Sunday, September 14, 2008

Sleepy Writing

A peculiar thing happens when I sit down to write sometimes. It's almost exclusive to when I write something related to my manuscript. I'll read through the section I've written most recently to get back into that place of the story, and after about 20 minutes my head begins drooping downward, threatening to hit the computer on its way to Nap Time. This happens regardless of whether or not I'm fully rested.

It's a phenomenon that puzzles me to no end, and truthfully it's quite inconvenient. This semester I have to work hard to even find the time to write my own stuff, and a half-hour snooze is not part of the schedule. What is the source of this acute fatigue? Does it happen because I feel overwhelmed to write a 200-pg story about my life that no one will likely care about anyway? Is it some sort of narcolepsy spurred by stress? Is it caused by the emotional investment it takes to find the truth of a story and write it in an original way? Or, worst yet, do I bore myself?

I asked my roommate and fellow CNF student Adri (you may know her from whether she's experienced this. Sure, she said. Sometimes she'll nap when writing, and those naps are actually productive because they're full of dreams about her story. Hmmm. I think I usually dream too, though I haven't later noticed what the dreams were about or whether they influenced my writing. But at least someone else could relate, which partially alleviated the fear that I've just picked up another freakish habit.

A few months ago, I was even more relieved when reading an interview with JeAnne Marie Laskas (a prolific writer who is also one of my favorite professors) on, in which the interviewer asked how she knows where to begin writing after spending weeks gathering information for her immersion journalism pieces. JML replied something like, "That's when I take lots of naps." Ahhh. An award-winning, experienced writer confesses to this sleepy-writer syndrome--maybe it's actually a good thing!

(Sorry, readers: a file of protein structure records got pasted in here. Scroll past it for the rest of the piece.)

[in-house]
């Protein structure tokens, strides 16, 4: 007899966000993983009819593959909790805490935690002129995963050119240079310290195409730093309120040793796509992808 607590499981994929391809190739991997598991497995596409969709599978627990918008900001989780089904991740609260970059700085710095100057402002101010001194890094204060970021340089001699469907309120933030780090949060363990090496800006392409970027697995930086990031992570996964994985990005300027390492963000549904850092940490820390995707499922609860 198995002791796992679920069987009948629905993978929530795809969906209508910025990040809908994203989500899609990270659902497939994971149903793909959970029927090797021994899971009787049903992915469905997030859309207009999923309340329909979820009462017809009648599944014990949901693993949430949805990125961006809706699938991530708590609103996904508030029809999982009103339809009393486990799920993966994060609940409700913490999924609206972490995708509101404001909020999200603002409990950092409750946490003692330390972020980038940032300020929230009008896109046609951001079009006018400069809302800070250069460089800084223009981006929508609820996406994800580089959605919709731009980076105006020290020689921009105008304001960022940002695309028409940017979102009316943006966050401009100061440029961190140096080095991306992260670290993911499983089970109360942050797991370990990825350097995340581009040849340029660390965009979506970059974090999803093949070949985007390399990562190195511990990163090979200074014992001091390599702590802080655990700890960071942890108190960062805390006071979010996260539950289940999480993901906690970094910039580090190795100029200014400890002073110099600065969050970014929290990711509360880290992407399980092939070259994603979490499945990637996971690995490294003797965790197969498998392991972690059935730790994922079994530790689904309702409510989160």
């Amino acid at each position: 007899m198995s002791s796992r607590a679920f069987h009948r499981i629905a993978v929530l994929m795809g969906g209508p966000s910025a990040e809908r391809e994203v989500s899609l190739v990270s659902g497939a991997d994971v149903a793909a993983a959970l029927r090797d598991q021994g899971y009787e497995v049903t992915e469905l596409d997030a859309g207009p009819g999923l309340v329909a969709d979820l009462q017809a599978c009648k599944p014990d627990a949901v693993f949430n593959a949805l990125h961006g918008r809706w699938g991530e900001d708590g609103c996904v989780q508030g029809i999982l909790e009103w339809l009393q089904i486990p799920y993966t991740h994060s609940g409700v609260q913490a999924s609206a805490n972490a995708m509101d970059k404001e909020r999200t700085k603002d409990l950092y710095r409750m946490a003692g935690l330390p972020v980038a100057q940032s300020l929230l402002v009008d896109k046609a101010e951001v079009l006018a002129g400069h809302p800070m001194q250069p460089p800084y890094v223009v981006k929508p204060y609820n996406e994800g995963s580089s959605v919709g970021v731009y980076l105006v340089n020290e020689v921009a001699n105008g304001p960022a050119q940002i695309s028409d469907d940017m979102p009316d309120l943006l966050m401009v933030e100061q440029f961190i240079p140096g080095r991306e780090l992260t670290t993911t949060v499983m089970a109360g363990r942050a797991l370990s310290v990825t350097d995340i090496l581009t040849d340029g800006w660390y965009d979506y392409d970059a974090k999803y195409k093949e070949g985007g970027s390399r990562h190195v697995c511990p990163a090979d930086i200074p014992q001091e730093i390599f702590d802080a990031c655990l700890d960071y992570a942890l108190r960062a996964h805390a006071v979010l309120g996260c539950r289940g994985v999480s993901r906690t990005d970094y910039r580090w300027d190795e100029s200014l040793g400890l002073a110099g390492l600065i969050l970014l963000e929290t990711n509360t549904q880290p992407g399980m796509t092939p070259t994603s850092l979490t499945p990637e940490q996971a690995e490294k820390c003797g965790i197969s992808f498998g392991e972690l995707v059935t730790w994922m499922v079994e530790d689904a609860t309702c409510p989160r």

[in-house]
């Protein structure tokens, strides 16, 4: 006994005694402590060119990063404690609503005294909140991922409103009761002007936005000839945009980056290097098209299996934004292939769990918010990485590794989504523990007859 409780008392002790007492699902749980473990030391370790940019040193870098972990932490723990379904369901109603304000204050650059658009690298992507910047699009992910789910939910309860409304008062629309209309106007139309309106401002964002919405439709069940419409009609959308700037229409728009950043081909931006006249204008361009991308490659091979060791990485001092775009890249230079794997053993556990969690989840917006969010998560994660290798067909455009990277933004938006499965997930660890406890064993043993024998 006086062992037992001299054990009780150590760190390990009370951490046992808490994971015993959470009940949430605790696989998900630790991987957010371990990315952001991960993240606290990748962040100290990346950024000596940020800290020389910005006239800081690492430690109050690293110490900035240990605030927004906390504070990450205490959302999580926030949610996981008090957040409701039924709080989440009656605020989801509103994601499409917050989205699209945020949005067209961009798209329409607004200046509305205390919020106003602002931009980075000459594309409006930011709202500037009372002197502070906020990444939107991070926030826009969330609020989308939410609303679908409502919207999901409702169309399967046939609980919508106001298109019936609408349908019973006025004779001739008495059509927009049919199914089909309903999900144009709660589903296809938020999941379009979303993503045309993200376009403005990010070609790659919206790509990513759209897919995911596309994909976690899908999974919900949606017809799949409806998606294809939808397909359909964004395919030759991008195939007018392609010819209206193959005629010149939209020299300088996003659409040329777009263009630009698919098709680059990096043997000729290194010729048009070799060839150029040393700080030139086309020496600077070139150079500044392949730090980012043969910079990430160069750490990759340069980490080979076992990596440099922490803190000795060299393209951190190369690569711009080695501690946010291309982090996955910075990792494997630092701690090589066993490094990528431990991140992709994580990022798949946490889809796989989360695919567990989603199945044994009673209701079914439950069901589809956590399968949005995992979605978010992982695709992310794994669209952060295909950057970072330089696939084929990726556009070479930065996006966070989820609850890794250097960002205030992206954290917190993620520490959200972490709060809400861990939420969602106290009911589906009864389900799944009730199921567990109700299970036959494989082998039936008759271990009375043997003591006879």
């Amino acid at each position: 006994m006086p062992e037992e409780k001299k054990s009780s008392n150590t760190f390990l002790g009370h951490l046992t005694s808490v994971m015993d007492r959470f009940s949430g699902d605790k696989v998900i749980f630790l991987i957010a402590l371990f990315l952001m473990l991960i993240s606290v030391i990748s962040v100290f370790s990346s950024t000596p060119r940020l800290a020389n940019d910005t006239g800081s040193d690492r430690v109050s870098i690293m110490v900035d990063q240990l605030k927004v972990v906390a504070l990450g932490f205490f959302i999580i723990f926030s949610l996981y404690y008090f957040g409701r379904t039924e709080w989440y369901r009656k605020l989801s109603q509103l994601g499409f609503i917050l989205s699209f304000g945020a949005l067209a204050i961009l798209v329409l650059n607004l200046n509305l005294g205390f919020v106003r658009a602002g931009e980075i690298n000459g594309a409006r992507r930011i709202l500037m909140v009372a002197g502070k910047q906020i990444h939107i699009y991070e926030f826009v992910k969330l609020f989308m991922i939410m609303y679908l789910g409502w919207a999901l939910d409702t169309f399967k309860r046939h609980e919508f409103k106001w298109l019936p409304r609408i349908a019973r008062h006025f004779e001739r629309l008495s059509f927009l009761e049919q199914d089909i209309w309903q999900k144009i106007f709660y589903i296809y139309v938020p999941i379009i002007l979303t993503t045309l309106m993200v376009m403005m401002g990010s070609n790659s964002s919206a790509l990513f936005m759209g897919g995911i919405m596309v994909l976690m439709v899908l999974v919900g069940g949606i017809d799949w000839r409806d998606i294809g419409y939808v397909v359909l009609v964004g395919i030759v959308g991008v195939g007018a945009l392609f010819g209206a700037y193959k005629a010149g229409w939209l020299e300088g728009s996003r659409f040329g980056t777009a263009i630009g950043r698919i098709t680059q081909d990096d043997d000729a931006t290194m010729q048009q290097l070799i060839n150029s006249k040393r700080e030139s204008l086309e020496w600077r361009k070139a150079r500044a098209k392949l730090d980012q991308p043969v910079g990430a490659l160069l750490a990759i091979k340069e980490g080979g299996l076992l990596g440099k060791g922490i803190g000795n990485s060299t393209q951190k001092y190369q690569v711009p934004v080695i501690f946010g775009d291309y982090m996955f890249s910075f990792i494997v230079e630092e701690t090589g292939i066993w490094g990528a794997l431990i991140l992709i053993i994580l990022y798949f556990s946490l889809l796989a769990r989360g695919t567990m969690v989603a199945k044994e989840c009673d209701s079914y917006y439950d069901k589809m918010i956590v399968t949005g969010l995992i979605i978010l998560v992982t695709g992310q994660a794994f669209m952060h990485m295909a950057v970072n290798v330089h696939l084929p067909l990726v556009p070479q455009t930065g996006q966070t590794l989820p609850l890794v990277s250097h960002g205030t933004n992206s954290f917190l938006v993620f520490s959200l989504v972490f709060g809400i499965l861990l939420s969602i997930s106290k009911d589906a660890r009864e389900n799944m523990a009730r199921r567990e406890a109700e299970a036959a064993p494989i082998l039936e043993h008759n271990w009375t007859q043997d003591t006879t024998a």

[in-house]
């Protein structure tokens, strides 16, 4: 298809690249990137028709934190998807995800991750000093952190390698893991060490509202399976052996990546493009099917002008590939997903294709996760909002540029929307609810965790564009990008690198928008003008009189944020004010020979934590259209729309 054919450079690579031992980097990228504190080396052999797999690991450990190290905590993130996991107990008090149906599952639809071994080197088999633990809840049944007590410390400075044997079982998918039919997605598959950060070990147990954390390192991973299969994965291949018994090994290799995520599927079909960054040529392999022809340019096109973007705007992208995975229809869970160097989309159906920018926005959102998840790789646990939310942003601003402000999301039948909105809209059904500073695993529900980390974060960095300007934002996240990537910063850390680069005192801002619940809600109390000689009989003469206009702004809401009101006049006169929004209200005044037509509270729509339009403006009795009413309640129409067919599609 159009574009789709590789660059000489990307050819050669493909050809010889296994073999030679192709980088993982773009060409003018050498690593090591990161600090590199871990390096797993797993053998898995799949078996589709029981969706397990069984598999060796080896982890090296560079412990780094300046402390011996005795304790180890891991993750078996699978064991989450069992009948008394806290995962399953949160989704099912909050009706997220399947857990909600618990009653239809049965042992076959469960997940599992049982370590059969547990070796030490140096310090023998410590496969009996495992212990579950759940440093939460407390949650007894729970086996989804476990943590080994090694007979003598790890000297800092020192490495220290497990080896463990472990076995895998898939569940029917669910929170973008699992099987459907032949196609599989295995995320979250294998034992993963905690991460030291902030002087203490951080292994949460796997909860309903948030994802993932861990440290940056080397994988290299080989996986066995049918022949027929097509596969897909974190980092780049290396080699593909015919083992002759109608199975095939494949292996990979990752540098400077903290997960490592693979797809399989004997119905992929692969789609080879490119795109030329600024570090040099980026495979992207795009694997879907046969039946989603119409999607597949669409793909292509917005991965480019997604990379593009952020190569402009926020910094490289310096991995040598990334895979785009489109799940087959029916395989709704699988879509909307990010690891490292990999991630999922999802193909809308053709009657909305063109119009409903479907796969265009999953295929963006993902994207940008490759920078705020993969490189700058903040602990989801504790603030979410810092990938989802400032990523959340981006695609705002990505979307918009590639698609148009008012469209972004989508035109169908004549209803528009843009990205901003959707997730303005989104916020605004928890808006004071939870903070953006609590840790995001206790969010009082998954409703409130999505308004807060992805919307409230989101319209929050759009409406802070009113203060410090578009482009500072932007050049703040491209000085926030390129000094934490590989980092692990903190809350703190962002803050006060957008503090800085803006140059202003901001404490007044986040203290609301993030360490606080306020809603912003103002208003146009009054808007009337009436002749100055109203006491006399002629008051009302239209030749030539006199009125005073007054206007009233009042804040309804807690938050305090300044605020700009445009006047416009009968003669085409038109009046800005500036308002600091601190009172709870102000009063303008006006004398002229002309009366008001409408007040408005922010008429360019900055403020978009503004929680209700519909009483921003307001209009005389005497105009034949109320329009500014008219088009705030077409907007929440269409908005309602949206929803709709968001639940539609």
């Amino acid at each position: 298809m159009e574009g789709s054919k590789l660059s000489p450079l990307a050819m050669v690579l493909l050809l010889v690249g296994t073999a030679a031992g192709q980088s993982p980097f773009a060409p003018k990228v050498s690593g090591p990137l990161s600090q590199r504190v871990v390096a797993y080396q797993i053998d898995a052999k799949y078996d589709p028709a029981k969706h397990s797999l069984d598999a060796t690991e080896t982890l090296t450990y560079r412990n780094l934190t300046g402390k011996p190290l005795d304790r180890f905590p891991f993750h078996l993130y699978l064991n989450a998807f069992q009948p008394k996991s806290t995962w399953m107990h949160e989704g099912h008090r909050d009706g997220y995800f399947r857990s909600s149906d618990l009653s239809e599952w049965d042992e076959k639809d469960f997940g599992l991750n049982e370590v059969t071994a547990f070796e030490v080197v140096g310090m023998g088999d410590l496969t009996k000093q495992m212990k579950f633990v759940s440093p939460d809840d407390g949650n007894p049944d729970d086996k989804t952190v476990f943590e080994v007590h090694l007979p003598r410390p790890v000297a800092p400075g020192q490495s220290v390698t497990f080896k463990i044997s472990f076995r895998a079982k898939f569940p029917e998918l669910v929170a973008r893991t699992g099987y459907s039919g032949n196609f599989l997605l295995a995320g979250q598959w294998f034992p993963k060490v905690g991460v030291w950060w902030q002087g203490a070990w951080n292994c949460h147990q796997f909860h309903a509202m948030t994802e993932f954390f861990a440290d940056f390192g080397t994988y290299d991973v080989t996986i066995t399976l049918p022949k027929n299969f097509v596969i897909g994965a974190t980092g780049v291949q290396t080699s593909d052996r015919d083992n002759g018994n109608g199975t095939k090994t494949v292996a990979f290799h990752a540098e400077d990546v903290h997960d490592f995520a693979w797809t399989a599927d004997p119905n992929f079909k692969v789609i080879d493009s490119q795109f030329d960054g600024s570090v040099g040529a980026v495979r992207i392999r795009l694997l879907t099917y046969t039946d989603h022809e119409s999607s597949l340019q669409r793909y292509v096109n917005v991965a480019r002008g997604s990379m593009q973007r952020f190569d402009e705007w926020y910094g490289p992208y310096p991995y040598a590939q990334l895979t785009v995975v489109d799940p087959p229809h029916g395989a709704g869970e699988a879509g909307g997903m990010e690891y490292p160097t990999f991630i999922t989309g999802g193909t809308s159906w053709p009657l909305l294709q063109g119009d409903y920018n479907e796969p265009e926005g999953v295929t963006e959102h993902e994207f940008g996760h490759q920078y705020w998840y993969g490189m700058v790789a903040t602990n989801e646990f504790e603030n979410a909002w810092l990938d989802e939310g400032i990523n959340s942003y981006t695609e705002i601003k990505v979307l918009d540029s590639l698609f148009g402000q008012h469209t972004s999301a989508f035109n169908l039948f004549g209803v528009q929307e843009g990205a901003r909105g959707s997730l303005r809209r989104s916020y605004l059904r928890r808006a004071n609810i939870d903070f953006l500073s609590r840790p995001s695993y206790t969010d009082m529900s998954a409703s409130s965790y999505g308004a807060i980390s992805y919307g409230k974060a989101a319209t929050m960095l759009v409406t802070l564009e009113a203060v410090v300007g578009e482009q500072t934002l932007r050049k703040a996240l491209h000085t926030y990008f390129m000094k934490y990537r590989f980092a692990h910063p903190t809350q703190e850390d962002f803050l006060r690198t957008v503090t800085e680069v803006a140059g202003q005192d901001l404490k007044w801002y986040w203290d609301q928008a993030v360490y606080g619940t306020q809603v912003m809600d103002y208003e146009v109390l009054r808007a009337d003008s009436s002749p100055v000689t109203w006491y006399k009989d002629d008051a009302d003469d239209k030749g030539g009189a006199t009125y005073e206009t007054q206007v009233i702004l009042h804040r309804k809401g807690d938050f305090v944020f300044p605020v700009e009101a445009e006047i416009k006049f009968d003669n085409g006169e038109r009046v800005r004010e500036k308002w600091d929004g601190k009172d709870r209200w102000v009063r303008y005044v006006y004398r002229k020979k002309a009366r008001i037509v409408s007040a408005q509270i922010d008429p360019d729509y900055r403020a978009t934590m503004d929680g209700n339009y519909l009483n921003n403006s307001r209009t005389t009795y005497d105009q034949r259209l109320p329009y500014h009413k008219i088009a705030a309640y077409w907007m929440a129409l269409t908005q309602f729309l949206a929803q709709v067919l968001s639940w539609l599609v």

With confirmation from other writers, I'm starting to think it truly has something to do with that spiritual place one goes when creating art. Perhaps it's the brain's transition from left-brain thinking to right-brain thinking. I like this option best.

Friday, September 5, 2008

"Well, of course Obama will get the black vote, but could Palin get the women?""

Do they think we all base our votes on the constructs of gender, religion, and race that society puts on us? Could Obama really get all the black votes, just because he is black? Not because he is an intelligent and competent patriot? Could we admit that perhaps those people who have dark skin use their minds, they read and research, they vote based on a myriad of values and experiences they’ve had individually? Preposterous.

"The names at the top of the ballot on Nov. 4 will be McCain and Obama, but the juicier battle this fall for an important group of swing voters — white working women with children — may be fought between the other two stars of the Republican and Democratic conventions, Sarah Palin and Hillary Rodham Clinton.", 9-5-08

Let us reduce people to skin color, gender, religion, because people are not more than the sum of their parts, and those parts are solely what motivates them.

Sometimes I hate the media.